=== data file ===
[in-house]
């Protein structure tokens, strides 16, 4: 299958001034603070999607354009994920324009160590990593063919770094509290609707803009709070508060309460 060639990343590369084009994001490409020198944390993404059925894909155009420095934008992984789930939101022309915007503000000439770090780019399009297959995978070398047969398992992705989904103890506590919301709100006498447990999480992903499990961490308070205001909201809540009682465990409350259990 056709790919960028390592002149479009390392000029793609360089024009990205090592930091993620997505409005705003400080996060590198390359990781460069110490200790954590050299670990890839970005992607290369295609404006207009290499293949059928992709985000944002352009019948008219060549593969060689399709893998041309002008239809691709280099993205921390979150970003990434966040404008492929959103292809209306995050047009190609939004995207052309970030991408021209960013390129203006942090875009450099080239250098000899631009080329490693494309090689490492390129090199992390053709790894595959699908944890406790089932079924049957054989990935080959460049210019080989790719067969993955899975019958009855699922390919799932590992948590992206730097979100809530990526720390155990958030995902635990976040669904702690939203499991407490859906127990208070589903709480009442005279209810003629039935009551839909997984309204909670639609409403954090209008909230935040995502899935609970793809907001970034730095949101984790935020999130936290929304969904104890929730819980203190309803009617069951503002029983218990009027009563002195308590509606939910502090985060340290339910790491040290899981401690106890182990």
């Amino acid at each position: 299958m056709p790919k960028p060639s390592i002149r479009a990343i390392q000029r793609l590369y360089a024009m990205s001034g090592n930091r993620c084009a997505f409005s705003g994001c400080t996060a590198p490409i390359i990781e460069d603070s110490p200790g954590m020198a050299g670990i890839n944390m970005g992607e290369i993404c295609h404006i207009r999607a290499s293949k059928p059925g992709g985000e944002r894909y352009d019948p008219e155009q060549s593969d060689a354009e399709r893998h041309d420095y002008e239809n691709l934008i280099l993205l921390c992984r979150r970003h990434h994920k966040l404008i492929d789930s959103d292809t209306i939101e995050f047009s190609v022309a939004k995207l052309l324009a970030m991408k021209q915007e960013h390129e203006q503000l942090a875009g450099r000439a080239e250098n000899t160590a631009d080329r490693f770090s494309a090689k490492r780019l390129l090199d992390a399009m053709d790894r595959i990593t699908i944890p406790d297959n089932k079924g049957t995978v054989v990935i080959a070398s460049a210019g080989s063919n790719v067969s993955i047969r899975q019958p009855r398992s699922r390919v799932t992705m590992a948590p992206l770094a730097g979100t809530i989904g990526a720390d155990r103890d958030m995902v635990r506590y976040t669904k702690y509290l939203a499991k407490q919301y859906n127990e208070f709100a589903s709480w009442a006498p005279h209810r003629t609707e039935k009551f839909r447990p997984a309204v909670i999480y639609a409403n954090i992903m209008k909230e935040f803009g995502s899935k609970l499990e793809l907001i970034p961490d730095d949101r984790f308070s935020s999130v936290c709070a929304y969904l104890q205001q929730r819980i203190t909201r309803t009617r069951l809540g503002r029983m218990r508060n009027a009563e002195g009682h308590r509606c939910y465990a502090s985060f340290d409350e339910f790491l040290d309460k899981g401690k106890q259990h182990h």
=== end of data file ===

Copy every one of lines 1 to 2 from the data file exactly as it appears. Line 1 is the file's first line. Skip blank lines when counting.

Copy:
[in-house]
């Protein structure tokens, strides 16, 4: 299958001034603070999607354009994920324009160590990593063919770094509290609707803009709070508060309460 060639990343590369084009994001490409020198944390993404059925894909155009420095934008992984789930939101022309915007503000000439770090780019399009297959995978070398047969398992992705989904103890506590919301709100006498447990999480992903499990961490308070205001909201809540009682465990409350259990 056709790919960028390592002149479009390392000029793609360089024009990205090592930091993620997505409005705003400080996060590198390359990781460069110490200790954590050299670990890839970005992607290369295609404006207009290499293949059928992709985000944002352009019948008219060549593969060689399709893998041309002008239809691709280099993205921390979150970003990434966040404008492929959103292809209306995050047009190609939004995207052309970030991408021209960013390129203006942090875009450099080239250098000899631009080329490693494309090689490492390129090199992390053709790894595959699908944890406790089932079924049957054989990935080959460049210019080989790719067969993955899975019958009855699922390919799932590992948590992206730097979100809530990526720390155990958030995902635990976040669904702690939203499991407490859906127990208070589903709480009442005279209810003629039935009551839909997984309204909670639609409403954090209008909230935040995502899935609970793809907001970034730095949101984790935020999130936290929304969904104890929730819980203190309803009617069951503002029983218990009027009563002195308590509606939910502090985060340290339910790491040290899981401690106890182990």